Often with dyssynergia the bladder may not empty completely resulting in residual urine left which can increase risk for UTI.
Autonomic Dysreflexia (AD): AD is a sudden rise in blood pressure in response to an irritating stimulus below the level of injury, typically for someone who has an injury at T6 and above.
It can be a complication of bladder management, commonly due to a full bladder. It is a medical emergency if not treated immediately.
Kidney Damage: Caused by a high pressure bladder and reflux.
Bladder Cancer: Evidence shows a potential increased risk of developing bladder cancers with long time use of indwelling catheters.
WHAT CAN I DO?
What you can do to manage your bladder health
Over time you may come to recognize patterns of symptoms that are typical for you. When you know the signs of a urinary tract infection, you should contact your family doctor who can help you with advice and treatment. Make sure you follow their advice carefully, and take all your medication if prescribed.
If you have more serious symptoms such as a high fever, back pain and AD, seek more immediate help. If you have problems with repeated UTIs over time, this may indicate a problem with your bladder program.
As a person with a spinal cord injury, you are at risk for a number of potential urinary system complications. Healthy habits and proper bladder care is the best way to prevent problems and maintain your short and long term health.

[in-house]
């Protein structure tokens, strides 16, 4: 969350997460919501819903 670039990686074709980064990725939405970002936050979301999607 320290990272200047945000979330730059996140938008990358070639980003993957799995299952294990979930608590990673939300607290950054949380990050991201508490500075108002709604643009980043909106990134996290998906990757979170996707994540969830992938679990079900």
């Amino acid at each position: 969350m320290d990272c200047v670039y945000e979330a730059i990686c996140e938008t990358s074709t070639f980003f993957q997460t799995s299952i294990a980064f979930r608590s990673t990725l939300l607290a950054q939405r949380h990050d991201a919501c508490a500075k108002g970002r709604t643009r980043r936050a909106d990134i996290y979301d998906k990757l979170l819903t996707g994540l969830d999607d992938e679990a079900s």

For the health of your urinary system here are some basic recommendations:
DID YOU KNOW?
High fever and back pain are serious symptoms of UTI. Seek more immediate help!
A recommended amount for fluid intake for those on intermittent catheters or spontaneous voiding is 2000 mL in a 24 hour period. For people with foley catheters the recommendation is to drink between 2000-3000 mL of fluids. Caffeinated and alcoholic beverages are not a part of this recommended daily fluid intake. Drink adequate healthy fluids (e.g. water and juices) and space them throughout the day.
Empty your bladder regularly
If you use intermittent catheterization: keep your urine output volumes below 500 mL each time to ensure your bladder is emptied on a regular basis.
If you use a collection bag, ensure the bag is emptied when it is 1/2 to 3/4 full so that your bladder can drain adequately.
Follow your bladder schedule
Adhere to your bladder management routine.
Review technique regularly
Review your catheter technique regularly with an outpatient nurse clinician, a urologist or physiatrist. Urological health can change over time, and tools and supplies change and improve. It’s useful to periodically review your technique to ensure you are reducing your risk of infections and preventing complications.
Regular follow-up is essential